Tonto Apache Tribe election
Jeri DeCola was elected chair of the Tonto Apache Tribal Council, a comeback story with a complicated ending. DeCola was ousted from the council in 1999 for failing to reveal a drunk driving conviction. After regaining her chair in June 2008, she was ousted again later in the year after a faction on the council, led by her brother, demanded her resignation after security videos in the casino showed her drinking to excess, which she said was due to her grief on the anniversary of her daughter’s death. After her resignation, DeCola’s son died, marking the end of a turbulent year.
Payson council on probation
The Payson Town Council found itself effectively on probation in July for violations of the open meeting law committed by the previous council. The Arizona Attorney General’s Office concluded that a luncheon involving the whole council at a League of Arizona Cities and Towns at which the council discussed personnel changes at town hall violated the open meeting law. After that meeting, the council forced the resignation of the town manager and eliminated the human resources department, which prompted the dismissal of its director.
Unfriendly town hall
A survey of 27 local business owners concluded town hall isn’t friendly to businesses or responsive to their needs. The survey by the Payson Regional Economic Development Corporation concluded that town officials delay and complicate development and business activity rather than providing useful services.
The Payson council agreed in theory to give the Valley of the Sun YMCA a 30-year lease on five acres of land in Rumsey Park, including Taylor Pool. The deal would have saved the town $140,000 annually, protected existing public swim hours and provided residents with a year-round pool, gym and fitness center. However, a citizens group gathered signatures to force a vote on the proposal.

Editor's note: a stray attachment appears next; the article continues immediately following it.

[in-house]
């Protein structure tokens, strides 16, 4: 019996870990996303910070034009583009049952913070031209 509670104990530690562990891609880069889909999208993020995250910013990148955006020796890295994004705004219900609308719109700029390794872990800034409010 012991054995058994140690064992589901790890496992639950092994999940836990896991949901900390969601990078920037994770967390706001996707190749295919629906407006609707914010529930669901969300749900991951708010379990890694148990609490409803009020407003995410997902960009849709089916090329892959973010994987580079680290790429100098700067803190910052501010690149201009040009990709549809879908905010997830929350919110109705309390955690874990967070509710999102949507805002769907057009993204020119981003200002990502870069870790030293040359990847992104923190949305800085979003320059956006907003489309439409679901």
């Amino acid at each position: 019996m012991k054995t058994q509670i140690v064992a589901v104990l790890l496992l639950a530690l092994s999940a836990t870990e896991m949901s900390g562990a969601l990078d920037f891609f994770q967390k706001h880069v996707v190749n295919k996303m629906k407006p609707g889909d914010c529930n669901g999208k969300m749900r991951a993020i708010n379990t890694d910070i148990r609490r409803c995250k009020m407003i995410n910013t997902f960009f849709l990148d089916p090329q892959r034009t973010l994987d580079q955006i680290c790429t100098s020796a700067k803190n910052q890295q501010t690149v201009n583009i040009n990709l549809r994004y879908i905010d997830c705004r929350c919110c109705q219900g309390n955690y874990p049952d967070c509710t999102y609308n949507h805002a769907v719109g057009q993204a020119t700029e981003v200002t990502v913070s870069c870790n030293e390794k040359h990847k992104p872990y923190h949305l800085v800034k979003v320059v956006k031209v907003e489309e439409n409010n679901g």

Thunderstorms trigger fires
A rash of thunderstorms in one weekend triggered 50 small fires along the Rim, the first big thunderstorm surge of what fire officials feared would be a bad fire year. Although above-average rain and snow in the winter provided a good snowpack and filled Roosevelt Lake and other reservoirs — the spring had turned dry. Fire service crews contained all the fires and a wet monsoon period moved in starting in July. As a result, the region had fewer than half as many small fires as last year and no large, structure damaging blazes. Rim Country dodged the flaming bullet for another year.
Brooke Utilities says no to Pine Strawberry board
The Pine Strawberry Water Improvement District offered Brooke Utilities $2.1 million for the water companies serving those two towns — an offer the private water company promptly rejected.
A survey shows that 71 percent of Payson workers rate themselves as “excellent” when it comes to dependability, work attitude and personal relations. None rated themselves as poor. Bosses had a different idea. They rated only 2 percent of their employees as excellent and 15 percent as poor.
The deficit-plagued state government took back $171,000 in grants and road funds from Payson and $24,000 from Star Valley which helped balance its wildly unbalanced budget, but deepened Payson’s budding budget crisis. The Arizona League of Cities and Towns promptly sued to prevent the take-backs.
Schools score above average
All three Payson elementary schools scored well above the state average on the AIMS test, intended to measure basic skills. However, sophomores and juniors at the high school barely beat the average and seniors scored below the average in all areas. In math, only 18 percent of seniors met or exceeded the standards — compared to 29 percent statewide.
Star Valley council rejects plan to buy several buildings